News: Neillsville Scoutmaster Alex Timm Retires (Sep 2013)
Contact: Dolores (Mohr) Kenyon
Surnames: Timm, Morrow, Kuhn, Slenczka, Bedell, Fields, Anason
----Source: Clark County Press (Neillsville, Clark Co., WI) 12/04/2013
Neillsville Scoutmaster Alex Timm (Retires – 29 September 2013)
Alex Timm served as Scoutmaster of Neillsville Boy Scout Troop #43 for the past nine years. Timm decided to retire from that position Sept. 29, 2013. Todd Schmidt/Clark County Press
By Todd Schmidt
Neillsville Scoutmaster Alex Timm, 56, has decided to retire.
When Timm took over as Scoutmaster nine years ago, Neillsville Boy Scout Troop #43 had four boys on the roster. The troop now consists of 22 members, with much of the growth in numbers over the years attributed to his dedication and leadership.
Timm moved to Neillsville from Illinois. One evening, local scout organizer Judy Morrow called Timm and asked him if he would fill in as scoutmaster until she found somebody.
Morrow said the local Cub Scout troop was reorganized in 2004.
“Everything went well until the boys got to fifth grade and the Boy Scout level,” Morrow said. “There was no troop to go into. Alex stepped up and said he would be the scoutmaster. What a break for the scouting program and for those boys.”
One major accomplishment for the troop under Timm’s leadership is the advancement of Dominic Kuhn to the rank of Eagle Scout.
“Dominic will be the first Eagle Scout in the troop,” Timm said. “He should achieve that rank early in the summer of 2014.”
Timm said Kuhn started as a Tenderfoot and worked through six steps before seeking Eagle Scout status. Timm said three boys in the troop had achieved the Rank of Life status.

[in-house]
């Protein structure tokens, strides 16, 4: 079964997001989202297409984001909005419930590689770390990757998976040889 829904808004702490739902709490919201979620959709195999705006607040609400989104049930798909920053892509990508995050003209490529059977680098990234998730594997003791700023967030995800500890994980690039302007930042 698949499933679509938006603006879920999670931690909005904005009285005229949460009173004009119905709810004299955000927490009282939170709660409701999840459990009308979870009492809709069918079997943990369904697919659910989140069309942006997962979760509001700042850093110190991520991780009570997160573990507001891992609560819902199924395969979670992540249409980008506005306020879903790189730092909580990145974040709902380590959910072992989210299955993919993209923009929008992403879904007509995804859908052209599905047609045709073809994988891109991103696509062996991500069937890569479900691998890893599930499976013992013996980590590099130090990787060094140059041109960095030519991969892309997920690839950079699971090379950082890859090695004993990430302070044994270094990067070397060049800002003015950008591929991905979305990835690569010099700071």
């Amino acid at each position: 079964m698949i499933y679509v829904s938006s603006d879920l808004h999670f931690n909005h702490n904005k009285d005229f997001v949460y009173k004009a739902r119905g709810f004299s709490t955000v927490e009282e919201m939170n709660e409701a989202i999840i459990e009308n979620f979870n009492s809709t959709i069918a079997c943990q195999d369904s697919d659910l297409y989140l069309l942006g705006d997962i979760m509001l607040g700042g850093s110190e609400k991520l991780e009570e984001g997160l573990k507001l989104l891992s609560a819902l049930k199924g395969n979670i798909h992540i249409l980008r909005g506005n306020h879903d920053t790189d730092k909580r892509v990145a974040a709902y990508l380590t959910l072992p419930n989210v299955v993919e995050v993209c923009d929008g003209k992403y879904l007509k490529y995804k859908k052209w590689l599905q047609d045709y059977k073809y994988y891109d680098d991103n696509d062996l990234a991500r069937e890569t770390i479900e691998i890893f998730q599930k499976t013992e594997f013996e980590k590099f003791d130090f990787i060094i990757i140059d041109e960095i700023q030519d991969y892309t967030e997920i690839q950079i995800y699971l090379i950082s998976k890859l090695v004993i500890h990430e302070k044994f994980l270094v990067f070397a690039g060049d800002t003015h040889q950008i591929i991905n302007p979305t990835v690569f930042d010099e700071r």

“I’m proud of all the boys who made the ranks as far as they did,” Timm said.
Kuhn credits much of his success in Boy Scouts to Timm’s leadership.
“Ever since I joined four years ago, Mr. Timm has been encouraging and motivating me to reach my Eagle Scout rank,” Kuhn said. “As elected senior patrol leader for two consecutive years, I always looked up to him for guidance and support, and when it got rough, he was there to help along with all the other scoutmasters. Our troop will miss him.”
Morrow said she always admired the way Timm organized the outdoor camping program with the troop.
“It is a known fact that camping keeps boys in Boy Scouts,” Morrow said. “Timm had an outdoor opportunity almost every month. That is amazing, considering the amount of personal time one has to put in to have that many overnight activities.”
Morrow is impressed by the way Timm put his heart into the Boy Scout program and the boys he had in the troop.
He made time for committee meetings, scout meetings, merit badge clinics, campouts and other training sessions,” Morrow said. “On top of that, he spent his vacation time each year at summer camp with the boys.
Troop #43 participated in a huge number of activities under Timm’s direction, including camping trips to Camp Phillips and Mead Lake, helping with trail work and cleanup at The Highground, food drives, wreath sales, popcorn sales, brat fries, and camping weekends including water park fun at Mount Olympus in Wisconsin Dells.
The scouts enjoyed a Spring Camporee, where they learned about Native American lore and culture and basket weaving. A Camporee near Cadott featured training about handicapped accessibility and needs. Scouts had to write a paper about the subject to get credit for a Merit Badge. Area veterans put on American heritage lessons for scouts at The Highground.